Rishi Sunak said the zero rate of VAT will now apply to all e-publications from tomorrow (1 May 2020) – seven months ahead of schedule – potentially slashing the cost of a £12 e-book by £2 and e-newspapers subscriptions by up to £25 a year.

In support of the print newspaper industry, the government has also announced it will be spending up to £35 million on newspaper advertising over the next 3 months as part of its Covid-19 communications campaign to ensure the whole UK is aware of the latest government guidance and advice….”

VAT scrapped on E-publications – GOV.UK

“Plans to scrap VAT on e-books and e-newspapers have been significantly fast-tracked in a boost to readers and publishers during the coronavirus outbreak, the Chancellor announced today.

Rishi Sunak said the zero rate of VAT will now apply to all e-publications from tomorrow (1 May 2020) – seven months ahead of schedule – potentially slashing the cost of a £12 e-book by £2 and e-newspapers subscriptions by up to £25 a year.

In support of the print newspaper industry, the government has also announced it will be spending up to £35 million on newspaper advertising over the next 3 months as part of its Covid-19 communications campaign to ensure the whole UK is aware of the latest government guidance and advice….”

2020 the year of open data? | Research Information

“If you had just one word to sum up what’s happening in the world of open data right now, it should be progress.

On 15 January the International Association of Scientific, Technical and Medical Publishers launched ‘STM 2020 Research Data Year’, an industry-wide initiative to expand the numbers of journals depositing data links as well as grow the volume of citations to datasets.

Then, two weeks later, eight university networks – representing more than 160 research-intensive universities worldwide – signed the Sorbonne Declaration on research data rights, which sets out the needs and benefits of having research data open, by default, wherever possible….”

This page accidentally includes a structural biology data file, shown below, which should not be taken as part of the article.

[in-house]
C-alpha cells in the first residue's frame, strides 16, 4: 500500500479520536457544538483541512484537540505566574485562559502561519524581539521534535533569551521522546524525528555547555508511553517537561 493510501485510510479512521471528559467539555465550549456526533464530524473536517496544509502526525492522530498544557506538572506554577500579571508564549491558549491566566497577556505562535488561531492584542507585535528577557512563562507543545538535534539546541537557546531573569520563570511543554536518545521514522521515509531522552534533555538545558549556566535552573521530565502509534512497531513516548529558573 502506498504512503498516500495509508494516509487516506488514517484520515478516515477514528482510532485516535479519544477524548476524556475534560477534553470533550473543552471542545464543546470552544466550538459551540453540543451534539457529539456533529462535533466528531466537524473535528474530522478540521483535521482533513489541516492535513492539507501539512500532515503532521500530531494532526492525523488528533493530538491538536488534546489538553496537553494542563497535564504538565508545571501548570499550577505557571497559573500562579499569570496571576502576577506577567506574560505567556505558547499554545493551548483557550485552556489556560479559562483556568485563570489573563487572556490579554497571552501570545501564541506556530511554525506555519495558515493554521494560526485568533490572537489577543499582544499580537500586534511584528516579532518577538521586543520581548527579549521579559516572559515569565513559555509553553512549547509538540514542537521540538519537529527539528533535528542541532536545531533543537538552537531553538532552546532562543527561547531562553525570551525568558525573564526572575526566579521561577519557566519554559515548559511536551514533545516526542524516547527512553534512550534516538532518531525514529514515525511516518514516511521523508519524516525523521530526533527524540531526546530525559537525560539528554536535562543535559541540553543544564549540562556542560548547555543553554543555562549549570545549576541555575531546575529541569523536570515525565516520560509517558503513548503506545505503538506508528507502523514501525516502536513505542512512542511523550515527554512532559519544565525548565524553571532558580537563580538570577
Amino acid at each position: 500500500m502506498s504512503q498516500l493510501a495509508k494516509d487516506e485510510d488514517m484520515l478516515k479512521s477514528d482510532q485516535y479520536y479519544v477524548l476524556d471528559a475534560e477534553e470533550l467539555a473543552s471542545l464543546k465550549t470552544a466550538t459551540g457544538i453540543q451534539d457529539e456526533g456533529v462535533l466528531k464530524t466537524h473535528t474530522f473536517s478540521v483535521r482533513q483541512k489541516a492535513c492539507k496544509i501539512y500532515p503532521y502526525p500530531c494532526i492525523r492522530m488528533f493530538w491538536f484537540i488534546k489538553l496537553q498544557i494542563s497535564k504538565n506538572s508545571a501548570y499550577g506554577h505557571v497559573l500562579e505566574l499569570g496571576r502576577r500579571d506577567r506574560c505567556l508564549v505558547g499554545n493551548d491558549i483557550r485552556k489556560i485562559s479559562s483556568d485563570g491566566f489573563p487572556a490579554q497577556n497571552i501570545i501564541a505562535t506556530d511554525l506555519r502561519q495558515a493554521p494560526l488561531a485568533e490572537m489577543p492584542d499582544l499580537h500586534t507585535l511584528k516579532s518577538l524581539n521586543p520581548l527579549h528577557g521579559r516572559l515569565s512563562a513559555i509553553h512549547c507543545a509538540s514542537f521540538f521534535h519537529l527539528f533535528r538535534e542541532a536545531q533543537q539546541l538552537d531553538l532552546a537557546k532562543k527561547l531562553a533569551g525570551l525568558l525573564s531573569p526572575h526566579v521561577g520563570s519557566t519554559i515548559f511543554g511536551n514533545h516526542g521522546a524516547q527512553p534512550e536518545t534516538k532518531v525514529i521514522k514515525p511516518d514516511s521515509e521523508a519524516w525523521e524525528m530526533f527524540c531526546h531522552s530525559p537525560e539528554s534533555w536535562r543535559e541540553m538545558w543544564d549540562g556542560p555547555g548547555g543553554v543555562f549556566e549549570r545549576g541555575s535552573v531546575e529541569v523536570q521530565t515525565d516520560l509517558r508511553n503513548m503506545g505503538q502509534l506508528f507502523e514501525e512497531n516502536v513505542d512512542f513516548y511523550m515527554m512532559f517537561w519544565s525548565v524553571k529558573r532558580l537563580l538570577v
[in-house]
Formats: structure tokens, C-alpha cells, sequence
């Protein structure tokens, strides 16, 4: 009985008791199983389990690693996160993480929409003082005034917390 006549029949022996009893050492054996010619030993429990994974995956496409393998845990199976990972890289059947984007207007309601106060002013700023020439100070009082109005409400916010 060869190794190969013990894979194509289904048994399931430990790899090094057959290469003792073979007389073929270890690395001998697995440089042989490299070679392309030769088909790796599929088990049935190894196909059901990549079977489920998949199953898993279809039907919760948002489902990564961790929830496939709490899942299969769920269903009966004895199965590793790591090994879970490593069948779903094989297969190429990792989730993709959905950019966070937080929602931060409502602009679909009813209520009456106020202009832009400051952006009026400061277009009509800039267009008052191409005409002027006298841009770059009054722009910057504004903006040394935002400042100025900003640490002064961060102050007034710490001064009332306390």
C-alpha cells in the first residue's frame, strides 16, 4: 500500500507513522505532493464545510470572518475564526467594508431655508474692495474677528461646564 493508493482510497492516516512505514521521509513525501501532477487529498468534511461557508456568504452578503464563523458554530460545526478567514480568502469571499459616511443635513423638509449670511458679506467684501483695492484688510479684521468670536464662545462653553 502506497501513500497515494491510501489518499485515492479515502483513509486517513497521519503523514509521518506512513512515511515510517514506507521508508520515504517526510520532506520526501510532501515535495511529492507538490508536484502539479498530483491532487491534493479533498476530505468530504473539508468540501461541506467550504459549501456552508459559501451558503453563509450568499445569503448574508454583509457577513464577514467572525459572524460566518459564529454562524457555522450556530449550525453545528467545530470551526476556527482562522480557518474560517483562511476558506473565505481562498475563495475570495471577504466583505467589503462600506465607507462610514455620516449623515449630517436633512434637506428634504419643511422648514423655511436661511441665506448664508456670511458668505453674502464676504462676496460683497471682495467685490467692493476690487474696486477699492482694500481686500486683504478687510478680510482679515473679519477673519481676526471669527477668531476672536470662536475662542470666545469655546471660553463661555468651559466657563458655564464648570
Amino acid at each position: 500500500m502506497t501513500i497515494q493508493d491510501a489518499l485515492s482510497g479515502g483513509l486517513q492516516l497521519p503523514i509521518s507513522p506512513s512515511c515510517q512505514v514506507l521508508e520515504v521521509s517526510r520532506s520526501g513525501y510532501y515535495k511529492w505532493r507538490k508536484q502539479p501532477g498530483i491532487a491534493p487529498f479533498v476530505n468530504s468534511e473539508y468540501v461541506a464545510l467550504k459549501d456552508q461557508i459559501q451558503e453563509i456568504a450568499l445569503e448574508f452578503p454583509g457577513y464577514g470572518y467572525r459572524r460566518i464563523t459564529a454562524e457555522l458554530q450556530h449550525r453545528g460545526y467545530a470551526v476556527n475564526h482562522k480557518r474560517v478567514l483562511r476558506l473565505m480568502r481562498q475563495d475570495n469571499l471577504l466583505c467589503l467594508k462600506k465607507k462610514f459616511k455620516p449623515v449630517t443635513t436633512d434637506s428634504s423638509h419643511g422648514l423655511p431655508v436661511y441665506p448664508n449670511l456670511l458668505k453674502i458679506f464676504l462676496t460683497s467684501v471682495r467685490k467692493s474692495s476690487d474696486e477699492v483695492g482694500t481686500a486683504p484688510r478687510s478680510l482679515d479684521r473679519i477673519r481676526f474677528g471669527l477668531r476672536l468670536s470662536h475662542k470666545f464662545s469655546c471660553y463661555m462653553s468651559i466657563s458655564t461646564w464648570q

Open Access in Near Time · Elephant in the Lab

“Here, we measure in near time the number of publications on COVID-19 and Sars-CoV-2 and the share of Open Access publications. We generally focus on those Open Access publications that can be found in peer-reviewed journals, so-called golden Open Access, and those that can be found in repositories (green Open Access). To this end, we use Scopus, one of the most important citation databases for peer-reviewed journals, The Lens, a “free & open patent and scholarly search” platform and bioRxiv, the most important preprint server for the life sciences, as well as medRxiv for health science as sources for our dashboard (see below). 

What does this tracking offer and why is it important? The COVID-19 crisis is without doubt a special situation for research in general – and science in particular. Results on the virus must be published quickly (speed) and be accessible to all (in other words, “open”). Not only to enable academic collaboration of scientist around the globe, but also to form a basis for informed political decision making. On our dashboard, the speed of publishing is demonstrated by the amount of preprint publications, which are usually not peer-reviewed and therefore available faster. Openness is shown by the general number of open access publications. …”

OA Switchboard initiative: progress report March 2020 – OASPA

“The OA Switchboard initiative is a collaboration between funders, institutions and publishers with the aim to facilitate the fulfilment of OA strategies across business models, policies and agreements, whilst providing a better experience for researchers/authors. The 2020 OA Switchboard project, as announced in our January progress report, explores how we can build an operational solution to tackle the shared problems together and investigates a sustainable governance and funding set-up for a shared initiative such as this….”